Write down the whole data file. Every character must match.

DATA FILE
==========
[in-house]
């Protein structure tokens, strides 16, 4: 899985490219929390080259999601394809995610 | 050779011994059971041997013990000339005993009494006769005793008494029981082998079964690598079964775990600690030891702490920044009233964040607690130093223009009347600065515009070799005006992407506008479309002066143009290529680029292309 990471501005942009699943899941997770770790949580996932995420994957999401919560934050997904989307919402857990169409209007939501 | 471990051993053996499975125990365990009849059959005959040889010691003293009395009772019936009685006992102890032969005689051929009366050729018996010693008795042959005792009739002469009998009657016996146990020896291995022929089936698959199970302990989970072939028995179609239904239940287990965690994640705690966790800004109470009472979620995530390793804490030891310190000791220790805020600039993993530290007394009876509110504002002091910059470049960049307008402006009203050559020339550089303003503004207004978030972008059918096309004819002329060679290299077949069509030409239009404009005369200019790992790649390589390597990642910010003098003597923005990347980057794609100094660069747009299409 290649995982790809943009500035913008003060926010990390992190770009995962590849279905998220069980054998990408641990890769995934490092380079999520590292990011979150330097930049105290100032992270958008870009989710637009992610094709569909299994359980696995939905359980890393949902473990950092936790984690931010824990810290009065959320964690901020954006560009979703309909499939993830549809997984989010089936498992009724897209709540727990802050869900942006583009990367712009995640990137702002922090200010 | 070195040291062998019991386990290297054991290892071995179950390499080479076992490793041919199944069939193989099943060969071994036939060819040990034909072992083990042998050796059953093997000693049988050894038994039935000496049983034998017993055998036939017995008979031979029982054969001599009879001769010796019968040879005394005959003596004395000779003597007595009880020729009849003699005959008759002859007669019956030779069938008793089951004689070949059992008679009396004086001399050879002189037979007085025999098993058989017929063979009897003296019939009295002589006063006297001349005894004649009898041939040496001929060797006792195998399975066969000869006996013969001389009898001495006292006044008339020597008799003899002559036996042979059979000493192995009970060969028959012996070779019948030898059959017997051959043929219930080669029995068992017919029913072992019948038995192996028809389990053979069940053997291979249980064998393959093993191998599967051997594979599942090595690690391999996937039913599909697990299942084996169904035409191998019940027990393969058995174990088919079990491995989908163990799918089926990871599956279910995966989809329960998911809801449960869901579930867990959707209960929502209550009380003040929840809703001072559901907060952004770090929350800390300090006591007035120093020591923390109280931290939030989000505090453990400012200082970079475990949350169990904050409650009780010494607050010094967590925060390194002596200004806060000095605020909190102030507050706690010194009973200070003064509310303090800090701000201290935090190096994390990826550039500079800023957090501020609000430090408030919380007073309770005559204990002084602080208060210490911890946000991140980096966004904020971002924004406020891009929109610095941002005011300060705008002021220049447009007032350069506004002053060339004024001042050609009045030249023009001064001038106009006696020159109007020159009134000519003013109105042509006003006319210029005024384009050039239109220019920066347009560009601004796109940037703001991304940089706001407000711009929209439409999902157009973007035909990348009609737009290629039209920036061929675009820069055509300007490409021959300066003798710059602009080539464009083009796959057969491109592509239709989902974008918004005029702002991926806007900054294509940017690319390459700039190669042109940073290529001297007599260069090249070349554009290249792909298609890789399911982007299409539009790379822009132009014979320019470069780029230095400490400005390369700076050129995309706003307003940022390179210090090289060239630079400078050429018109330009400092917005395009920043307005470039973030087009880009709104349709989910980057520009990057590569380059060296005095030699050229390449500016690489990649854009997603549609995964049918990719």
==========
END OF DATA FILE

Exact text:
[in-house]
């Protein structure tokens, strides 16, 4: 899985490219929390080259999601394809995610 | 050779011994059971041997013990000339005993009494006769005793008494029981082998079964690598079964775990600690030891702490920044009233964040607690130093223009009347600065515009070799005006992407506008479309002066143009290529680029292309 990471501005942009699943899941997770770790949580996932995420994957999401919560934050997904989307919402857990169409209007939501 | 471990051993053996499975125990365990009849059959005959040889010691003293009395009772019936009685006992102890032969005689051929009366050729018996010693008795042959005792009739002469009998009657016996146990020896291995022929089936698959199970302990989970072939028995179609239904239940287990965690994640705690966790800004109470009472979620995530390793804490030891310190000791220790805020600039993993530290007394009876509110504002002091910059470049960049307008402006009203050559020339550089303003503004207004978030972008059918096309004819002329060679290299077949069509030409239009404009005369200019790992790649390589390597990642910010003098003597923005990347980057794609100094660069747009299409 290649995982790809943009500035913008003060926010990390992190770009995962590849279905998220069980054998990408641990890769995934490092380079999520590292990011979150330097930049105290100032992270958008870009989710637009992610094709569909299994359980696995939905359980890393949902473990950092936790984690931010824990810290009065959320964690901020954006560009979703309909499939993830549809997984989010089936498992009724897209709540727990802050869900942006583009990367712009995640990137702002922090200010 | 070195040291062998019991386990290297054991290892071995179950390499080479076992490793041919199944069939193989099943060969071994036939060819040990034909072992083990042998050796059953093997000693049988050894038994039935000496049983034998017993055998036939017995008979031979029982054969001599009879001769010796019968040879005394005959003596004395000779003597007595009880020729009849003699005959008759002859007669019956030779069938008793089951004689070949059992008679009396004086001399050879002189037979007085025999098993058989017929063979009897003296019939009295002589006063006297001349005894004649009898041939040496001929060797006792195998399975066969000869006996013969001389009898001495006292006044008339020597008799003899002559036996042979059979000493192995009970060969028959012996070779019948030898059959017997051959043929219930080669029995068992017919029913072992019948038995192996028809389990053979069940053997291979249980064998393959093993191998599967051997594979599942090595690690391999996937039913599909697990299942084996169904035409191998019940027990393969058995174990088919079990491995989908163990799918089926990871599956279910995966989809329960998911809801449960869901579930867990959707209960929502209550009380003040929840809703001072559901907060952004770090929350800390300090006591007035120093020591923390109280931290939030989000505090453990400012200082970079475990949350169990904050409650009780010494607050010094967590925060390194002596200004806060000095605020909190102030507050706690010194009973200070003064509310303090800090701000201290935090190096994390990826550039500079800023957090501020609000430090408030919380007073309770005559204990002084602080208060210490911890946000991140980096966004904020971002924004406020891009929109610095941002005011300060705008002021220049447009007032350069506004002053060339004024001042050609009045030249023009001064001038106009006696020159109007020159009134000519003013109105042509006003006319210029005024384009050039239109220019920066347009560009601004796109940037703001991304940089706001407000711009929209439409999902157009973007035909990348009609737009290629039209920036061929675009820069055509300007490409021959300066003798710059602009080539464009083009796959057969491109592509239709989902974008918004005029702002991926806007900054294509940017690319390459700039190669042109940073290529001297007599260069090249070349554009290249792909298609890789399911982007299409539009790379822009132009014979320019470069780029230095400490400005390369700076050129995309706003307003940022390179210090090289060239630079400078050429018109330009400092917005395009920043307005470039973030087009880009709104349709989910980057520009990057590569380059060296005095030699050229390449500016690489990649854009997603549609995964049918990719």